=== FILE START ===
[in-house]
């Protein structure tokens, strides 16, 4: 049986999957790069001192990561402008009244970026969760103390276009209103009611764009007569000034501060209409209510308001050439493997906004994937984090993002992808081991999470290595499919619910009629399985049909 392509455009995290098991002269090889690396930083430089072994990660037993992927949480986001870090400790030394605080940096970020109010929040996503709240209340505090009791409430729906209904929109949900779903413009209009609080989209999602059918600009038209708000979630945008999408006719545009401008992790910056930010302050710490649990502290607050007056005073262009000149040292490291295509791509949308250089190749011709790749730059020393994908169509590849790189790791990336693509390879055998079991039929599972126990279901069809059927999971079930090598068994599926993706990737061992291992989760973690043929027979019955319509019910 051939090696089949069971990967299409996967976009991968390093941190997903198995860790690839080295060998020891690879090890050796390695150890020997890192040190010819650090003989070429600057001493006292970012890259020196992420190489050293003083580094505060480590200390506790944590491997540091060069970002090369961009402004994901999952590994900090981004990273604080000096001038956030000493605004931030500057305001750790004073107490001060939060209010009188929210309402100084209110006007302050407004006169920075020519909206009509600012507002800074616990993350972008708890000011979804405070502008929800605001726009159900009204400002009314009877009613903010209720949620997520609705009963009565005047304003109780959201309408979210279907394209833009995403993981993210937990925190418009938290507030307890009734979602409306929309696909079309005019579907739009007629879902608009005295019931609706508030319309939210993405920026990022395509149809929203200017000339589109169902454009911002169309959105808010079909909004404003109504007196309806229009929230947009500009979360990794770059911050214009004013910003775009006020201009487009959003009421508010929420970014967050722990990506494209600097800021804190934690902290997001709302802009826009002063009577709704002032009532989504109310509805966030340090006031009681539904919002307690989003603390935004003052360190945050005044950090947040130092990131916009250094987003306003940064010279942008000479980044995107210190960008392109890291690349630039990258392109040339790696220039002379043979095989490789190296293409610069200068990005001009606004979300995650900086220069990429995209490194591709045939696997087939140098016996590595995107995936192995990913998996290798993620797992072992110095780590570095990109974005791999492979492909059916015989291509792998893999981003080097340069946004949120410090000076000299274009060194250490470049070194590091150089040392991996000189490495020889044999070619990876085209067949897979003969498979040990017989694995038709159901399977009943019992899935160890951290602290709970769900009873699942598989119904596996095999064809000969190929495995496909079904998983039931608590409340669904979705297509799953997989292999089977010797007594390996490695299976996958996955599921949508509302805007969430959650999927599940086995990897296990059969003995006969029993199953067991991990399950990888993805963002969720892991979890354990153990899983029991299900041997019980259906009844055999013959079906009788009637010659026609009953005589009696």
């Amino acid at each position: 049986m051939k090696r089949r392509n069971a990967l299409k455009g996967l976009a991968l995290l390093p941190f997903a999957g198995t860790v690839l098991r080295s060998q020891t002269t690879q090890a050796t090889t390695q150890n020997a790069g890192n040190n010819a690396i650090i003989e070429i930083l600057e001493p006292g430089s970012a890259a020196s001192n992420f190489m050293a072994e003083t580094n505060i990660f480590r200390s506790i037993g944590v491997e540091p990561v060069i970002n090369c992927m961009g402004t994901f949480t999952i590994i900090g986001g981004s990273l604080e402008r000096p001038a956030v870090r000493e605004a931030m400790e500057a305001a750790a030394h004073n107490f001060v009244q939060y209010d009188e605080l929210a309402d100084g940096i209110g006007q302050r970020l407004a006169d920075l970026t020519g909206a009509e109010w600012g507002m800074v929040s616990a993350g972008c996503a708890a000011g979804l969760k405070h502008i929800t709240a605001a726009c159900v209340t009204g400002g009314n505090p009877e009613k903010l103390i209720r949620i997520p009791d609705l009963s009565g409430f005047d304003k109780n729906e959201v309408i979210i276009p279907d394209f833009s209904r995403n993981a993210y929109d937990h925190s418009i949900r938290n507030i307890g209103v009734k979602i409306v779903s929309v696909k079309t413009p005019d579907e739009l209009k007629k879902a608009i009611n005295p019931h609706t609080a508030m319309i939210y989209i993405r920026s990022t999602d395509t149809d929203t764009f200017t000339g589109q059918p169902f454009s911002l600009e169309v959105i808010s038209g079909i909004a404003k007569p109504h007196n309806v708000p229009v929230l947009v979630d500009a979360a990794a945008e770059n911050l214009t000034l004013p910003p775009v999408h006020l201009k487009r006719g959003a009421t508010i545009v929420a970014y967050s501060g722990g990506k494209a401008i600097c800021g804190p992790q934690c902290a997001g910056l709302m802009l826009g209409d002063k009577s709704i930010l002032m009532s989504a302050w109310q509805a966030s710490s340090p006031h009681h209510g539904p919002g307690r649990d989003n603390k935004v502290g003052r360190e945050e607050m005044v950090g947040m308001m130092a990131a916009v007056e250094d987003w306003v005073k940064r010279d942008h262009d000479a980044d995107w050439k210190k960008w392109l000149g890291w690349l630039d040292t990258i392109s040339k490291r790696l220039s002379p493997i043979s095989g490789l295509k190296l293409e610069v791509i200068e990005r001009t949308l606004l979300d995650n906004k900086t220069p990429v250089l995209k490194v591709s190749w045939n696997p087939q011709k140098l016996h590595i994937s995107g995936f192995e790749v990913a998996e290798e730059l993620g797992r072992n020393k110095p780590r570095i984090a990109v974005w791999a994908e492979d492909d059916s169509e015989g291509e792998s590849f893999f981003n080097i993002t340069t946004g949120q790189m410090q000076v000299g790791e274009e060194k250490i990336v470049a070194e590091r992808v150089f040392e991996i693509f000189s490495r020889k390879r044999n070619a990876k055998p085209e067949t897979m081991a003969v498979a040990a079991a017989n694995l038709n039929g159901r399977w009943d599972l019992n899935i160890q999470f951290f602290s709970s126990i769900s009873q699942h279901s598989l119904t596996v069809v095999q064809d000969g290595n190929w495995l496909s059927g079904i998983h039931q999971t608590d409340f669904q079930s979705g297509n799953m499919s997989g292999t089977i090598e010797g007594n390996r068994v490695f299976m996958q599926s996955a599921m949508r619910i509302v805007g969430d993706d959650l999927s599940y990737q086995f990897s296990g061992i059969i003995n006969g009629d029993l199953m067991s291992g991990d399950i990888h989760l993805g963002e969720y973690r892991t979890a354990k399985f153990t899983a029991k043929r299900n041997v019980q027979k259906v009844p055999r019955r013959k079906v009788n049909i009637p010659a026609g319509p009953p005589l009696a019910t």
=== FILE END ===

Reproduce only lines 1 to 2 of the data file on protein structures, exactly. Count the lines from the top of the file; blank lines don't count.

[in-house]
């Protein structure tokens, strides 16, 4: 049986999957790069001192990561402008009244970026969760103390276009209103009611764009007569000034501060209409209510308001050439493997906004994937984090993002992808081991999470290595499919619910009629399985049909 392509455009995290098991002269090889690396930083430089072994990660037993992927949480986001870090400790030394605080940096970020109010929040996503709240209340505090009791409430729906209904929109949900779903413009209009609080989209999602059918600009038209708000979630945008999408006719545009401008992790910056930010302050710490649990502290607050007056005073262009000149040292490291295509791509949308250089190749011709790749730059020393994908169509590849790189790791990336693509390879055998079991039929599972126990279901069809059927999971079930090598068994599926993706990737061992291992989760973690043929027979019955319509019910 051939090696089949069971990967299409996967976009991968390093941190997903198995860790690839080295060998020891690879090890050796390695150890020997890192040190010819650090003989070429600057001493006292970012890259020196992420190489050293003083580094505060480590200390506790944590491997540091060069970002090369961009402004994901999952590994900090981004990273604080000096001038956030000493605004931030500057305001750790004073107490001060939060209010009188929210309402100084209110006007302050407004006169920075020519909206009509600012507002800074616990993350972008708890000011979804405070502008929800605001726009159900009204400002009314009877009613903010209720949620997520609705009963009565005047304003109780959201309408979210279907394209833009995403993981993210937990925190418009938290507030307890009734979602409306929309696909079309005019579907739009007629879902608009005295019931609706508030319309939210993405920026990022395509149809929203200017000339589109169902454009911002169309959105808010079909909004404003109504007196309806229009929230947009500009979360990794770059911050214009004013910003775009006020201009487009959003009421508010929420970014967050722990990506494209600097800021804190934690902290997001709302802009826009002063009577709704002032009532989504109310509805966030340090006031009681539904919002307690989003603390935004003052360190945050005044950090947040130092990131916009250094987003306003940064010279942008000479980044995107210190960008392109890291690349630039990258392109040339790696220039002379043979095989490789190296293409610069200068990005001009606004979300995650900086220069990429995209490194591709045939696997087939140098016996590595995107995936192995990913998996290798993620797992072992110095780590570095990109974005791999492979492909059916015989291509792998893999981003080097340069946004949120410090000076000299274009060194250490470049070194590091150089040392991996000189490495020889044999070619990876085209067949897979003969498979040990017989694995038709159901399977009943019992899935160890951290602290709970769900009873699942598989119904596996095999064809000969190929495995496909079904998983039931608590409340669904979705297509799953997989292999089977010797007594390996490695299976996958996955599921949508509302805007969430959650999927599940086995990897296990059969003995006969029993199953067991991990399950990888993805963002969720892991979890354990153990899983029991299900041997019980259906009844055999013959079906009788009637010659026609009953005589009696």